At the second opening there appeared those words which Christ said to the Apostles, when He sent them out to preach: “Take nothing for your journey, neither staff, nor wallet, nor bread, nor money,” wishing thereby to teach them that they should place all their hope for support in God and concentrate entirely on preaching the Holy Gospel.
At the third opening of the missal there appeared those words which Christ said: “If anyone wishes to come after Me, let [them] deny [themselves], and take up [their] cross, and follow Me.”
Some of the ways these values are lived out include care for Creation, care for neighbor, and obedience to God above all else, trusting in the grace and mercy of God.
Obedience can be both dangerous and radically optimistic. Obedience to a failed system, to oppression, to tyrants, to harm, is dangerous. But obedience to God, to abundance, to community, to resurrection, is radically optimistic, because it releases our desire for control, allows us to pay attention to how God is moving in our lives, and lets us imagine different possibilities for how we are living. Whether obedience is dangerous or radically optimistic is directly tied to who, or what, we are obedient to.
And it’s that radically optimistic obedience to God that we can propose as an alternative to how the tenants were moving through the world. Obedience to a God who is loving, and merciful, and abundant – so abundant that we can give God the first fruits of the harvest and still have plenty to share, who prepared the vineyard for us. Who chooses us to be stewards, not owners, of Creation, and chooses to be in relationship with us. Who pours out grace on us, freeing us to love our neighbors and co-create the Kingdom of Heaven with God. Who created us with a range of identities, and with the opportunity to learn, grow, and change. Who created us for community. Who sends messengers and prophets to us, giving us moments that we can turn again and again towards God.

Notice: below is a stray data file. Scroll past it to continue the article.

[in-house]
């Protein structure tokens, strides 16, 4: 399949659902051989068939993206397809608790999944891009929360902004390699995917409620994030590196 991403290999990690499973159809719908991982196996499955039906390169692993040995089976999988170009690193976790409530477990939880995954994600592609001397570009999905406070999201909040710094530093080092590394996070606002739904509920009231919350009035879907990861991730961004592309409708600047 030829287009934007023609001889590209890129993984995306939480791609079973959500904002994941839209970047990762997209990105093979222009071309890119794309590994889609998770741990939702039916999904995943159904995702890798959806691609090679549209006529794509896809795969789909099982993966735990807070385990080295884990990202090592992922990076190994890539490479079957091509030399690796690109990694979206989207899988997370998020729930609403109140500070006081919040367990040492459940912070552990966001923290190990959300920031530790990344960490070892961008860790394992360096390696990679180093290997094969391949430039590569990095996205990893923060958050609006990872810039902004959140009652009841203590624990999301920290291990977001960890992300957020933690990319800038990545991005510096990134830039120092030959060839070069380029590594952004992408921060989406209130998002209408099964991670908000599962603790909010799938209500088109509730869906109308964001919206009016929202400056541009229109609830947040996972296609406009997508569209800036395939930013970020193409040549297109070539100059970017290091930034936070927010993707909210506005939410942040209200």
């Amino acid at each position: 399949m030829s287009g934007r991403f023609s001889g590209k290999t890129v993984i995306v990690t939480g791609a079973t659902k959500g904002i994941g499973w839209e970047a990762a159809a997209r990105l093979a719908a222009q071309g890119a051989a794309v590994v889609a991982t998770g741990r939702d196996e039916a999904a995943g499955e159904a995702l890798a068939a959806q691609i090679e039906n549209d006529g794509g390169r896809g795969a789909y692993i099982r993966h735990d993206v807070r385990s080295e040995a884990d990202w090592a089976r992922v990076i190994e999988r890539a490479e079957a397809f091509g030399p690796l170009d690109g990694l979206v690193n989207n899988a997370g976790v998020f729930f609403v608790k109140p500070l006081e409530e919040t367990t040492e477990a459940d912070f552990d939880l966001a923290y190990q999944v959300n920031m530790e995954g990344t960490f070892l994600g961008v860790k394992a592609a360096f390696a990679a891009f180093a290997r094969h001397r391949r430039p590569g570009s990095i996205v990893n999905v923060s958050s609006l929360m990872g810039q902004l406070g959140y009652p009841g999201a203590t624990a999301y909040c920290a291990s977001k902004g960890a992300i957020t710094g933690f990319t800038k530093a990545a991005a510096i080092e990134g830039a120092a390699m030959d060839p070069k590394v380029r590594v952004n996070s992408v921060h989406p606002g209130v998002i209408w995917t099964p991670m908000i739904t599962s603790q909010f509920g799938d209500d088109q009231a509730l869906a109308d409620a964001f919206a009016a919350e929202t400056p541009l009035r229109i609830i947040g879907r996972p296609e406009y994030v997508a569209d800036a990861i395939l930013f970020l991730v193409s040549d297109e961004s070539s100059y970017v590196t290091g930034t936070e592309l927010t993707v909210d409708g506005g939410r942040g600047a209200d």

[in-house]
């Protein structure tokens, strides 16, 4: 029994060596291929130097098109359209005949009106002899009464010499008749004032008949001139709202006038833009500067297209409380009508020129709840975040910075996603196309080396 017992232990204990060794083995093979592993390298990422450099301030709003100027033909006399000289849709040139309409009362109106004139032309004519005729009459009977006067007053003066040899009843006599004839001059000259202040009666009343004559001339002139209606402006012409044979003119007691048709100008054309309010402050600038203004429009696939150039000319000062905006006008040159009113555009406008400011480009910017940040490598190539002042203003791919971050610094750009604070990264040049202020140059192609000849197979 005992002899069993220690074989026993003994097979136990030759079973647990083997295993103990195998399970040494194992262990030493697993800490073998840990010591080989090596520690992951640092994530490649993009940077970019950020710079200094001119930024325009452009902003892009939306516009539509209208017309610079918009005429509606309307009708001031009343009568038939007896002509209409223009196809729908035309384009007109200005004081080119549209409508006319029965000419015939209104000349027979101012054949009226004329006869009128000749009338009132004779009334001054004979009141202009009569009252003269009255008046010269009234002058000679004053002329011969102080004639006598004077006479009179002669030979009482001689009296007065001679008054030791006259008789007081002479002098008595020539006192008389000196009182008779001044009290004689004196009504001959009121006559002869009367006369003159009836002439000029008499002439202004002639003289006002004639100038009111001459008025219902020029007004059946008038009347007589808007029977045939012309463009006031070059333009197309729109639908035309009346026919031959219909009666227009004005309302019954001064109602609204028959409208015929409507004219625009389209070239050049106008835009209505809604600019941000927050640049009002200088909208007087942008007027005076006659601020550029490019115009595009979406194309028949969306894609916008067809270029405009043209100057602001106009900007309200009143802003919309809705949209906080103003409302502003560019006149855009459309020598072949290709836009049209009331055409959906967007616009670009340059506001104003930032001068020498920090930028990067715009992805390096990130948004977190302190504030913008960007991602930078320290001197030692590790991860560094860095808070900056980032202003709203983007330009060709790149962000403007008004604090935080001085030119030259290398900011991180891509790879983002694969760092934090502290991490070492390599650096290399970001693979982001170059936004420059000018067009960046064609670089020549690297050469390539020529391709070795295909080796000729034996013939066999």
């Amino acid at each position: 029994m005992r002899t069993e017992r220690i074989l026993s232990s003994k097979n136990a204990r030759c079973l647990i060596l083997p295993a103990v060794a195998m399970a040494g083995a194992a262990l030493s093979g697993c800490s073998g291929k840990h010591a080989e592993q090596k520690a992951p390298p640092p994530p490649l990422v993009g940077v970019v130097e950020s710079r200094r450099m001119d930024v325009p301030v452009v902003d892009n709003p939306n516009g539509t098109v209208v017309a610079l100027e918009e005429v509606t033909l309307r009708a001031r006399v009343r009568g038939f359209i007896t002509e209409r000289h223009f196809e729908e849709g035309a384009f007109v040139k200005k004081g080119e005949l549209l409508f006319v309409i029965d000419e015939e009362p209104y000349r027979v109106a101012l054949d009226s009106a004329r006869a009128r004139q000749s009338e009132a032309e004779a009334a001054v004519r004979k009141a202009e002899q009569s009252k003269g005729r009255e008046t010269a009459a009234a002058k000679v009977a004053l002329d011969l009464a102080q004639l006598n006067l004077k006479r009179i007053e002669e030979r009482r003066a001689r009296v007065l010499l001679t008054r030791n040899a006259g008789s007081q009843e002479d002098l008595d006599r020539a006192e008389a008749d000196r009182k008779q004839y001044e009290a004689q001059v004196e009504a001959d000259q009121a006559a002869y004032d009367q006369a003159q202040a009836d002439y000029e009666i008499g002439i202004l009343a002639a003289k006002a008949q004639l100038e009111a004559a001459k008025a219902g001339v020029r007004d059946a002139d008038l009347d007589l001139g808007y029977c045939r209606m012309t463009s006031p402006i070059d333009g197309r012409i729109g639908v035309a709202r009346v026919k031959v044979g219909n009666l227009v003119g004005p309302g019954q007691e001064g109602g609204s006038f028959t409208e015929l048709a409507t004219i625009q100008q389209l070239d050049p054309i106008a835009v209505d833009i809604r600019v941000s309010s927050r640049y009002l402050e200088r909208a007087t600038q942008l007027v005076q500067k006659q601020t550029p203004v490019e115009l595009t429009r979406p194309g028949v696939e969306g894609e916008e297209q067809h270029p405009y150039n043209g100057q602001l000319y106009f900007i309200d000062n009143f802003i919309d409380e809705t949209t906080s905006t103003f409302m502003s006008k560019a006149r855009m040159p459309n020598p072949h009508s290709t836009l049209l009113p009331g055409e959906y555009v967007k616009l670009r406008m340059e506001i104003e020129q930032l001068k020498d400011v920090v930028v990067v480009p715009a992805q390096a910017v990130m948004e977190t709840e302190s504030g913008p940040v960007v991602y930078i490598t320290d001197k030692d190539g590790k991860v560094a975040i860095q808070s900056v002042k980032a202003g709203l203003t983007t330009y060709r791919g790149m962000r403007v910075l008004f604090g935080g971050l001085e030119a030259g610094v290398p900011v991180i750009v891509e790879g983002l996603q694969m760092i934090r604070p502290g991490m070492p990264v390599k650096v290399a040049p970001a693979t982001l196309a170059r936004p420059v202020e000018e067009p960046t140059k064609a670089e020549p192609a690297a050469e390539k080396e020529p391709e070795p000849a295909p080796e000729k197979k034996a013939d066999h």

Beloveds of God, as we continue to navigate an ever tumultuous-world, thinking both big-picture but also in our day-to-day lives, with the grief and joy they contain, I pray that you can find rest in God. That you notice where you live, in a given moment, in this Gospel story – as a tenant? As a steward? As someone acting from a desire for power, or a desire for God? And that you explore the possibility of a radically optimistic obedience to God, which looks different for each of us, following in the footsteps of St. Francis, who trusted in a God who is abundant, and present in all of Creation. Amen.
Vicar Reed Fowler,